My favorite trip is perhaps the most unpragmatic. I was in Wrocław, Poland and wanted to go Belgrade, Serbia. I was broke and couldn’t go through the European Union because my Schengen visa had expired, which meant I couldn’t go through Czech Republic, Slovakia or Hungary and almost every train passed through Hungary. These two conditions created an opportunity for a feat that, while necessary, seemed almost ridiculous. My good friend from Ukraine, Yenia found instructions on how to go through Ukraine and Romania to Belgrade, rather than through other EU countries. Needless to say, he found it on Yandex (the Russian equivalent to google) and the instructions were in Russian, so he had to carefully explain each step of the trip to me. I understood about half of it. This trip would take more than 48 hours at a distance that, in a plane, might take less than two hours. I would have to cross 3 borders in 4 countries with 4 different languages (none of which I spoke). It involved taking 3 trains, 3 bus rides, a 3 kilometer walk and an unexpected hitch-hike. I was afraid, but happy at the same time. This trip would be a challenge.



My first time travelling was the time I went to a summer camp in Canada. I was probably about 10 years old and my dad wanted me to go to his camp in Barry’s Bay, Ontario. I wanted to go because of the excitement of travelling, for having a new experience. He wanted me to go because it was organized by the local church group. It was, very creatively, called Leadership Summer Camp and it was intended as a way to build ‘character’ among young teenage boys.

There are many things I remember from this summer camp, but perhaps one of the most memorable were the long bus rides. At the summer camp, we would make a trip to the Niagara Falls. That was almost 6 hours away. We would wake up at 3:00 am, go to mass, have breakfast and hop on a big, yellow school bus.

I could never sleep on these bus trips, or at least not much. So, while everyone else was sleeping, I would look at the majestic pines trees of Ontario I had never seen before, look out for deer and read the bilingual road signs to try to figure out where I was. I still remember names like Peterborough, Hamilton, Combermere and Pembroke. I can’t remember if these trips bothered me and I can’t recall complaining about them. I don’t know if this was because of the excitement of going somewhere or because of the long time on the bus. The other thing I would do is just think about whatever came to mind. What I wanted to do when I ‘grew up’, who I was going to be in the future, things like music and movies, and, of course, the all-important love interests of a 6th grader. Not much has changed since then.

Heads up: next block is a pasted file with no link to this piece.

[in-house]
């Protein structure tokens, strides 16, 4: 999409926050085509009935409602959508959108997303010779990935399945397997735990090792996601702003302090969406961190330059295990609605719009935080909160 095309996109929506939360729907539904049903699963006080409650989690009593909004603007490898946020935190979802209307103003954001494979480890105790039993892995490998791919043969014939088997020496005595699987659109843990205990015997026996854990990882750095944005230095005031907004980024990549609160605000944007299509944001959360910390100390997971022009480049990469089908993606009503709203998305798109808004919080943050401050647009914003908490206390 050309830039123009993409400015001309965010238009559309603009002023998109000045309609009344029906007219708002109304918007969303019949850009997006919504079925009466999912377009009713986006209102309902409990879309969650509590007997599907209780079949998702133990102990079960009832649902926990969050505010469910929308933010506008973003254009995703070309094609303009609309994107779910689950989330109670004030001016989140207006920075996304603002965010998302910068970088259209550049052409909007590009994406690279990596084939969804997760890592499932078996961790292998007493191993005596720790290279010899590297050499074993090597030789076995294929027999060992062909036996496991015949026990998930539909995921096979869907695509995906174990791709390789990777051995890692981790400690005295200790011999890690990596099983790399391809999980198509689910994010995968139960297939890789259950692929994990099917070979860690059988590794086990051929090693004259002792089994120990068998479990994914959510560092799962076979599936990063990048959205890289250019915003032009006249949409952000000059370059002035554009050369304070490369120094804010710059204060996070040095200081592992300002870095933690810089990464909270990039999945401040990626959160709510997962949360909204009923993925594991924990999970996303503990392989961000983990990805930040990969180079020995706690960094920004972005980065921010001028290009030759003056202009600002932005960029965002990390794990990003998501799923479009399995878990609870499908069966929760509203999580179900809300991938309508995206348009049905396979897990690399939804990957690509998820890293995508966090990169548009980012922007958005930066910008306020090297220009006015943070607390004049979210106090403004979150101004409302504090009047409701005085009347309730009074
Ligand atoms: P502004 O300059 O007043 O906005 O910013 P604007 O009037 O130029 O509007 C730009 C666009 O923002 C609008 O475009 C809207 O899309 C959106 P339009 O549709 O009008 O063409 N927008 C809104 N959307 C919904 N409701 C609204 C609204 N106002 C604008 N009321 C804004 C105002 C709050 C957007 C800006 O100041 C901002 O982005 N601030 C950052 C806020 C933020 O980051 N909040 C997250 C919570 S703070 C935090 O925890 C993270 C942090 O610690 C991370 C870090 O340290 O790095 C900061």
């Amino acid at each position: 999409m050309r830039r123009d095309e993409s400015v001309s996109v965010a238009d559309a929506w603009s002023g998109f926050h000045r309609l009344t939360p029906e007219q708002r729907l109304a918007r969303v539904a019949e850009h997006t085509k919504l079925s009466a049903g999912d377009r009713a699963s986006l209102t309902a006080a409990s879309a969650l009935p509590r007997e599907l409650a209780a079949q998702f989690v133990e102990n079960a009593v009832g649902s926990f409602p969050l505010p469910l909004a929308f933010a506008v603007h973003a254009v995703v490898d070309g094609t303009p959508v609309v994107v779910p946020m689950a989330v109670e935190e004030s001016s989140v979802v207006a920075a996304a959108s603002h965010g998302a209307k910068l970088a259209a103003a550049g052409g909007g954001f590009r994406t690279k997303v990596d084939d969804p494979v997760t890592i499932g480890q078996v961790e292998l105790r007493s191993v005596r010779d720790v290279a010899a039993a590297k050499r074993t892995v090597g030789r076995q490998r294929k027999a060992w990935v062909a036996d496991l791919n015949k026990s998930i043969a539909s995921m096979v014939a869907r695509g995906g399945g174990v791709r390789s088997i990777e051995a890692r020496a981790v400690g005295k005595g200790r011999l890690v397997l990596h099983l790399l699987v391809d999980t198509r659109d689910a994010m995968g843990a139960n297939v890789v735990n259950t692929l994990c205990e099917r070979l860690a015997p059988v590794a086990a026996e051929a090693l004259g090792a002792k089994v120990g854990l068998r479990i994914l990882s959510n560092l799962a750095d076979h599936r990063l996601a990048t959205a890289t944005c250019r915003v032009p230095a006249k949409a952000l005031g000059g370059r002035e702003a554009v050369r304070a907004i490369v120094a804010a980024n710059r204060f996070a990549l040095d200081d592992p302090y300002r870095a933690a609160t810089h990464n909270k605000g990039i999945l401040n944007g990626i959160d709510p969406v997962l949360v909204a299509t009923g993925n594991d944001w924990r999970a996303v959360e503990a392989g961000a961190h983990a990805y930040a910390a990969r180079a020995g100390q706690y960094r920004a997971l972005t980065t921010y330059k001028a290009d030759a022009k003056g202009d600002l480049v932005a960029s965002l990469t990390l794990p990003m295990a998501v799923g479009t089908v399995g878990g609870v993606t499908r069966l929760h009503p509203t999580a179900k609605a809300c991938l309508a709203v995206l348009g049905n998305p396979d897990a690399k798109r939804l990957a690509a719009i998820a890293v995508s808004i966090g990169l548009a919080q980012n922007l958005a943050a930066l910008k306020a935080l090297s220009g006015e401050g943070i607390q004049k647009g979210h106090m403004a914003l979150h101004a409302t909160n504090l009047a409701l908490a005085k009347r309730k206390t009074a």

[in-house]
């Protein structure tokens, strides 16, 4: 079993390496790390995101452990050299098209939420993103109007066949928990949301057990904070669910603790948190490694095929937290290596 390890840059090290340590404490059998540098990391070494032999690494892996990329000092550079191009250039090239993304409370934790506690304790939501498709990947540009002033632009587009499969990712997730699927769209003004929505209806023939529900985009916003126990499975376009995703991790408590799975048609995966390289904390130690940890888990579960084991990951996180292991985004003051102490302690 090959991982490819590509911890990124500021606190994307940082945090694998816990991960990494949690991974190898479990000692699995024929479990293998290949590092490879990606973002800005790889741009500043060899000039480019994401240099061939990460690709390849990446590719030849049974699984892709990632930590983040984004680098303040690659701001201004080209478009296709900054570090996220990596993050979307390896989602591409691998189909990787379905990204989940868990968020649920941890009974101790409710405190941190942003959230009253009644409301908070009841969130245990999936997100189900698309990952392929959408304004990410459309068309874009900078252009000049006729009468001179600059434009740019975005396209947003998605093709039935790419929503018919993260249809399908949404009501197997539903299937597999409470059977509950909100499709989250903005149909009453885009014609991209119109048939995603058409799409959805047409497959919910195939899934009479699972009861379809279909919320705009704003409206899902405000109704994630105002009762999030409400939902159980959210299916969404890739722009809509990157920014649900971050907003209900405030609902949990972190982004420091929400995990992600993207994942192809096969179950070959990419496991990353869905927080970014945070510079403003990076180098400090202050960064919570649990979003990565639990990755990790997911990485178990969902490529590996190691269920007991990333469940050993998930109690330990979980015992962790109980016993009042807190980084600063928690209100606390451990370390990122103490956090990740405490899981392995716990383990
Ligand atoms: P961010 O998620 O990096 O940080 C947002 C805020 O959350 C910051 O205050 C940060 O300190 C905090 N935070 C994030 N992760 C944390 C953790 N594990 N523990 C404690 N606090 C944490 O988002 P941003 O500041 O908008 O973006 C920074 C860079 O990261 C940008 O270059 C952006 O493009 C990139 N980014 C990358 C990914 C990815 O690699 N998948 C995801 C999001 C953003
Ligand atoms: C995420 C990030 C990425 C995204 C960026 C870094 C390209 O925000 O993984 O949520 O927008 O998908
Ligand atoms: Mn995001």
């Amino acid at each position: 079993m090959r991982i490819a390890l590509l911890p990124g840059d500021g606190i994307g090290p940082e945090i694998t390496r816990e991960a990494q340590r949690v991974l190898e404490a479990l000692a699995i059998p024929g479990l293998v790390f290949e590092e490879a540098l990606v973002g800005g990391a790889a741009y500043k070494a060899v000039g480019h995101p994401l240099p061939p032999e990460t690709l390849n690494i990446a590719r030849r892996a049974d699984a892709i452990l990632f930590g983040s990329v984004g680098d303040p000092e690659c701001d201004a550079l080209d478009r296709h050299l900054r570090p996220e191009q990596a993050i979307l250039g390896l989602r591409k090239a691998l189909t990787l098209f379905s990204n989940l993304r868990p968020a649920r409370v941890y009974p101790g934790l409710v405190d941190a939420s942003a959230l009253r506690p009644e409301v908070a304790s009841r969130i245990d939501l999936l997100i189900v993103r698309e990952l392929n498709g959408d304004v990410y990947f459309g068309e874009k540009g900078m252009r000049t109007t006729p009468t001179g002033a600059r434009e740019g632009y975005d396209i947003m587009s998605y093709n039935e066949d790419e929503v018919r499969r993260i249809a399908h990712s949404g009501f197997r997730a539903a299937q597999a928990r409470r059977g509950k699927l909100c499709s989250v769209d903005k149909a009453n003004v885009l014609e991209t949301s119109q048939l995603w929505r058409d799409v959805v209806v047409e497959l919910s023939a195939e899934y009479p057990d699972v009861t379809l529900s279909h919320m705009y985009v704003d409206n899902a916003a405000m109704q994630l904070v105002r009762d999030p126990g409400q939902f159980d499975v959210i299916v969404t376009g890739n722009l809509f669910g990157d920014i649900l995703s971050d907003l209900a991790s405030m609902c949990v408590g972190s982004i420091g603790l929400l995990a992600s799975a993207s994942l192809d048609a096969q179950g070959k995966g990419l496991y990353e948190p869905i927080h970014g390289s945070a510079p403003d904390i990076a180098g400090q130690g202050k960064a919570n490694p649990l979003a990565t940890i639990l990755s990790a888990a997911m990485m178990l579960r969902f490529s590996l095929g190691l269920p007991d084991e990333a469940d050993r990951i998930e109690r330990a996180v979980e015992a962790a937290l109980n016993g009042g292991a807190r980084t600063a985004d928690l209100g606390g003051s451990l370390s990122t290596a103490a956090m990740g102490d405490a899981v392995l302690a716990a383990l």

Yet, I think it was since this very young age that I knew I liked travelling and that what I wanted to keep on doing it. There was nothing like the excitement of going to these new places. For some reason, since this very tender age I somehow knew that all this wandering around would really define who I was and who I wanted to be. I also think that it was through these early travels that I eventually figured out something very important. Who you were, as a person, was not predefined but rather, it was something that had to be realized. You had to act as the person who you wanted to be. Life was something that could be acted upon. I have yet to find a better way to define yourself than through travelling, moving, and wandering around. Well, to be honest, I probably didn’t think this when I was ten, but this was a start.




Bus Stories

I owed her 4 thousand dollars in child support so she took me to court. I didn’t have the money. When we were in court, she said she wanted the money that same day. My lawyer argued with her “How is he going to get the money if he’s in jail? Give him some time to come up with the money”. After some time, she finally agreed. The judge gave me a week to come up with the money. I was in deep shit. I was going to go to jail. The next day, with the last couple of dollars I had, I went to Dunkin Donuts and I bought myself a cup of coffee. Then I crossed the street to the gas station and bought a lottery ticket. I won 20 thousand dollars and I cashed that check the same day! I paid her the 4 thousand dollars. “Here, bitch, here’s your money!” It was a goddamn miracle.



Washington D.C.

A lot of people I know and a lot of I see on the street seem to tend to be as connected as possible. I normally see people spending their spare moments trying to call someone up, hearing some music or playing a game on their phones. I try to avoid these things… and the machines that facilitate them. I have an old phone, fortunately, that can’t do any of these things. The reason I avoid these all-in-one technological marvels because I find the to be them enemy of silence. They are the way in which we avoid silence at absolutely any moment during the day.